Turkish-Iranian gold trader Zarrab set to testify at US trial against Mehmet Atilla

Turkish-Iranian gold trader Zarrab set to testify at US trial against Mehmet Atilla

Turkish-Iranian gold trader Zarrab set to testify at US trial against Mehmet Atilla

Turkish-Iranian businessman and gold trader Reza Zarrab is set to testify at a New York trial about how he helped Iran evade U.S. economic sanctions.

Prosecutors say Zarrab likely will take the stand on Nov. 29 and will be a key witness against Turkish banker Mehmet Hakan Atilla, the deputy general manager of Turkey’s state-owned lender Halkbank, the Associated Press reported.

Court papers show Zarrab pleaded guilty last month to bank fraud, money laundering and other charges as part of a deal to testify.

Prosecutors say Zarrab and Atilla laundered Iranian oil money in violation of U.S. economic sanctions against Iran. They say the conspiracy involved bribes and kickbacks to high-level officials.

Atilla has pleaded not guilty.

Prosecutors had kept secret that Zarrab was cooperating in a bid for leniency. Atilla’s lawyer says the trial is about Zarrab’s crimes.

Zarrab will describe a multibillion-dollar international money laundering scheme “from the inside,” Assistant U.S. Attorney David Denton said during his opening statement in the New York federal court trial of Atilla on Nov. 28.

Atilla’s lawyer, Victor Rocco, told jurors in his opening statement that Zarrab was prepared to lie in order to avoid jail time and lacked credibility.

U.S. prosecutors have charged nine people in the criminal case, though only Zarrab and Atilla are known to be in U.S. custody. The other defendants include the former head of Halkbank Süleyman Aslan and the former Turkish Economy Minister Zafer Çağlayan. The Turkish government has said the case has been fabricated for political motives, adding to tensions between Ankara and Washington, NATO allies.

‘Zarrab would provide the means, Atilla would provide the method'

In the New York trial, Denton described two schemes intended to help Iran to spend money from global oil sales despite U.S. sanctions.

In one, he said, the defendants helped entities in Iran buy gold, which was in turn smuggled to Dubai and sold for U.S. dollars or other currencies.

In the second scheme, Denton said, transactions prohibited by sanctions were disguised as purchases of food, which fell under a humanitarian exemption to the sanctions regime.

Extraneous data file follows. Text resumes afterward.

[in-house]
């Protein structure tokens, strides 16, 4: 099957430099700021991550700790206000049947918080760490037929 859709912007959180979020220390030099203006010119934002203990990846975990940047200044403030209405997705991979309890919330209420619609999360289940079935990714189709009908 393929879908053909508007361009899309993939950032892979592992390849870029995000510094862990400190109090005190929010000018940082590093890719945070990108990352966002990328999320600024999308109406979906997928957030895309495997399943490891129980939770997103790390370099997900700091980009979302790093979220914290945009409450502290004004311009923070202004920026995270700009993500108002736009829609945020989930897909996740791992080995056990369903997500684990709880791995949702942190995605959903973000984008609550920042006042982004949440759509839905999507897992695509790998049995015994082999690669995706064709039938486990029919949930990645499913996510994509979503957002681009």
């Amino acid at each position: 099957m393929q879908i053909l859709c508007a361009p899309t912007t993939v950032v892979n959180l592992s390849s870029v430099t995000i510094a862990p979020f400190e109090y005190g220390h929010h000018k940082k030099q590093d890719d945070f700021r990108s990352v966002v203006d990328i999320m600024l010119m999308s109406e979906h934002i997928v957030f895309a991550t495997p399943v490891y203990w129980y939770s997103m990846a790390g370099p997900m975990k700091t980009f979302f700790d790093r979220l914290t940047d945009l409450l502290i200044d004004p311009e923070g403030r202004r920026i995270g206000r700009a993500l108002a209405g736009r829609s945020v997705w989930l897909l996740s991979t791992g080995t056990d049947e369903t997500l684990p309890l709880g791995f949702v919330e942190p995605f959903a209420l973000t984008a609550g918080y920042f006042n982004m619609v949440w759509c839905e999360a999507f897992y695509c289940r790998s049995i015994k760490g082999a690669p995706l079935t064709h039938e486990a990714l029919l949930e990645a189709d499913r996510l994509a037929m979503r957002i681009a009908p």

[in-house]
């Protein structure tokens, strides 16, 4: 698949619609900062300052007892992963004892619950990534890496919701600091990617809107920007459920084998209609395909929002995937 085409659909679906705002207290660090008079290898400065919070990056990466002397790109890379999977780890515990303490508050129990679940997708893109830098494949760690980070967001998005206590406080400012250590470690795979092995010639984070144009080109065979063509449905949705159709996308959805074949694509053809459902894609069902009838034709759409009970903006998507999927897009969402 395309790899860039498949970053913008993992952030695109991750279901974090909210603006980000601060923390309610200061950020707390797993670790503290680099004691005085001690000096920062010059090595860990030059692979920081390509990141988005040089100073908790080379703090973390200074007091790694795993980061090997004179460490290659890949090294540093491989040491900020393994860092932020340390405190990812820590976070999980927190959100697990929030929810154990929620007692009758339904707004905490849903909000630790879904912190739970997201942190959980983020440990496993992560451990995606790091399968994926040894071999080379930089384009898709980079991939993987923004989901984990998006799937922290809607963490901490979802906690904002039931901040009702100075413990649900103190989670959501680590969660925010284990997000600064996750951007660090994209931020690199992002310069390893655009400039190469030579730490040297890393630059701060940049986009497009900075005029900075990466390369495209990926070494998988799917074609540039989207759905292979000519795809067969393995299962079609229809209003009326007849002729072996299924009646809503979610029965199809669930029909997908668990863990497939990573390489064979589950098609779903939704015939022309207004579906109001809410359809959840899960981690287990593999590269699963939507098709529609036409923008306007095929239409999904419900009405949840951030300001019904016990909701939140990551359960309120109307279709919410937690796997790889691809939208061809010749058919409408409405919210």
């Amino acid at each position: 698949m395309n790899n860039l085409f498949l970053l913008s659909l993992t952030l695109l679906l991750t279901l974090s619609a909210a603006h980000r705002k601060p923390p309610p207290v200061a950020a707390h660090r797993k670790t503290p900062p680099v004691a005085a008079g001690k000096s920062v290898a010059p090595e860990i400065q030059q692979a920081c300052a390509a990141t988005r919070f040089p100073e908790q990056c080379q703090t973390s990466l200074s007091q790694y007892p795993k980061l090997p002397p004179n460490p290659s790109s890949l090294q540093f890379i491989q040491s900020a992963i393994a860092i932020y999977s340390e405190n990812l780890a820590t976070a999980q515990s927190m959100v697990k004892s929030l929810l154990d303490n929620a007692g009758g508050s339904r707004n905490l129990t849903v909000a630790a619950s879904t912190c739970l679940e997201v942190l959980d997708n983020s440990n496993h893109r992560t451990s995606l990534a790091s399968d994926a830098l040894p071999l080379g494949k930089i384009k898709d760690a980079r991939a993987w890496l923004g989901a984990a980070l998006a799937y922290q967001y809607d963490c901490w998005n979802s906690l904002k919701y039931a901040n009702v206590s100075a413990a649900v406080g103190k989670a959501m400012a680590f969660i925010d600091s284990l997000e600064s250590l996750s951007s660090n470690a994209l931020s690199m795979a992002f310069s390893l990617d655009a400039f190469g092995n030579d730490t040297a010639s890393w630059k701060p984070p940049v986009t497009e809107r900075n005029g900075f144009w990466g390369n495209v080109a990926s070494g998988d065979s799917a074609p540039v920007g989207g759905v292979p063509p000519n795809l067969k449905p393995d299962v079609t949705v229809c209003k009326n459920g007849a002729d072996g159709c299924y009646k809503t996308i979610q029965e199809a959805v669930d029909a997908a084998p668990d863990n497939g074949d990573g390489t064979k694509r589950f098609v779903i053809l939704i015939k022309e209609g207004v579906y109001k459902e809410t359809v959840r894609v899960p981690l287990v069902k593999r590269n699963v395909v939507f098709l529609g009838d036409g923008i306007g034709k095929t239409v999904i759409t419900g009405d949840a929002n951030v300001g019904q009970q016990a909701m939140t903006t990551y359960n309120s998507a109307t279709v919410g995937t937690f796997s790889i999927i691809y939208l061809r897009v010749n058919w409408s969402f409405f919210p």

Denton said Zarrab’s companies carried out transactions, but Atilla, whom he called “an expert on finance and economic sanctions,” designed the schemes to make them appear legitimate.

“Zarrab would provide the means, Atilla would provide the method,” Denton said.

Denton said Zarrab, Atilla and the other defendants lied to conceal the scheme from U.S. officials.

‘Zarrab and Atilla didn’t like each other’

In addition to Zarrab, Denton said the prosecutors’ witnesses would include a former Turkish law enforcement officer who participated in a Turkish investigation into the alleged money laundering scheme, made public in 2013.

Erdoğan, then prime minister, called that case an attempted “judicial coup,” and it was eventually dropped.

Rocco, in his opening statement, told the jury that Atilla never took part in a conspiracy.

“Hakan Atilla rarely communicated with Zarrab,” he said.

“They weren’t friends, confidantes or conspirators. They didn’t like each other. Reza Zarrab saw Hakan Atilla as a money wrench in his schemes.”

Zarrab, Rocco said, bribed other people to further his scheme, including Aslan and Çağlayan, but he never bribed Atilla.

Rocco also said Zarrab bribed a U.S. prison guard for access to “liquor, drugs and women,” though he did not give details, Reuters reported. 

Halkbank’s fall from grace

Two weeks ago Turkish authorities had launched an investigation into the prosecutors who initiated the U.S. case.

Halkbank and Turkish officials have said all the bank’s transactions have been fully compliant with national and international regulations, but investors are worried.

At 11:00 GMT on Nov. 28, shares in Turkey’s state-owned lender Halkbank were trading 4.47 percent lower at 8.97 Turkish Liras.

Turkish Foreign Minister Mevlüt Çavusoğlu has said he sees in this case the hand of U.S.-based Fethullah Gülen, accused of being behind last year’s failed coup attempt.

Acting U.S. Attorney Joon Kim last week called the claim that Gülen was behind the U.S. case “ridiculous.”

Mehmet Atilla,